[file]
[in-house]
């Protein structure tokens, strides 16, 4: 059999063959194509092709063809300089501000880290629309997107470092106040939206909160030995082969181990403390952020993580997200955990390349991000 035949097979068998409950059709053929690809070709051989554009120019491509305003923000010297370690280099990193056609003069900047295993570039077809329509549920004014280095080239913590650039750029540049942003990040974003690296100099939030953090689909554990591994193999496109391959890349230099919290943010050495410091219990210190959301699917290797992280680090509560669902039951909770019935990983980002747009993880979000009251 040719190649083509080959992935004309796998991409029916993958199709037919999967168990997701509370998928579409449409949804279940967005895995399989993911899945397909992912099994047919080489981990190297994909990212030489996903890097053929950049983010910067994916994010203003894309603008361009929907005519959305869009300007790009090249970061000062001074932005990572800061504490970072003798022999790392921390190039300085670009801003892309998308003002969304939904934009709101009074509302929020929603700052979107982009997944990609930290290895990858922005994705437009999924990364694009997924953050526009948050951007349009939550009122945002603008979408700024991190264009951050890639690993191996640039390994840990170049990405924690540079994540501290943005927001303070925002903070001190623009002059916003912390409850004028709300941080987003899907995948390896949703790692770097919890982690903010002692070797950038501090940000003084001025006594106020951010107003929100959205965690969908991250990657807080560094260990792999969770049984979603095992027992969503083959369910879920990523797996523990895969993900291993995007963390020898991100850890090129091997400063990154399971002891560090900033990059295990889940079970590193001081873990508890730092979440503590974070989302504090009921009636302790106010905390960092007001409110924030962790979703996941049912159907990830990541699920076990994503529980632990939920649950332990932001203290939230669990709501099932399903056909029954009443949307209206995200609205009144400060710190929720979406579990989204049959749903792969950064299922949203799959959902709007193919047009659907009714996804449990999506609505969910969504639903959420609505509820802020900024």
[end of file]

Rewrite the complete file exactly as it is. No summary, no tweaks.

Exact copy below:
[in-house]
């Protein structure tokens, strides 16, 4: 059999063959194509092709063809300089501000880290629309997107470092106040939206909160030995082969181990403390952020993580997200955990390349991000 035949097979068998409950059709053929690809070709051989554009120019491509305003923000010297370690280099990193056609003069900047295993570039077809329509549920004014280095080239913590650039750029540049942003990040974003690296100099939030953090689909554990591994193999496109391959890349230099919290943010050495410091219990210190959301699917290797992280680090509560669902039951909770019935990983980002747009993880979000009251 040719190649083509080959992935004309796998991409029916993958199709037919999967168990997701509370998928579409449409949804279940967005895995399989993911899945397909992912099994047919080489981990190297994909990212030489996903890097053929950049983010910067994916994010203003894309603008361009929907005519959305869009300007790009090249970061000062001074932005990572800061504490970072003798022999790392921390190039300085670009801003892309998308003002969304939904934009709101009074509302929020929603700052979107982009997944990609930290290895990858922005994705437009999924990364694009997924953050526009948050951007349009939550009122945002603008979408700024991190264009951050890639690993191996640039390994840990170049990405924690540079994540501290943005927001303070925002903070001190623009002059916003912390409850004028709300941080987003899907995948390896949703790692770097919890982690903010002692070797950038501090940000003084001025006594106020951010107003929100959205965690969908991250990657807080560094260990792999969770049984979603095992027992969503083959369910879920990523797996523990895969993900291993995007963390020898991100850890090129091997400063990154399971002891560090900033990059295990889940079970590193001081873990508890730092979440503590974070989302504090009921009636302790106010905390960092007001409110924030962790979703996941049912159907990830990541699920076990994503529980632990939920649950332990932001203290939230669990709501099932399903056909029954009443949307209206995200609205009144400060710190929720979406579990989204049959749903792969950064299922949203799959959902709007193919047009659907009714996804449990999506609505969910969504639903959420609505509820802020900024």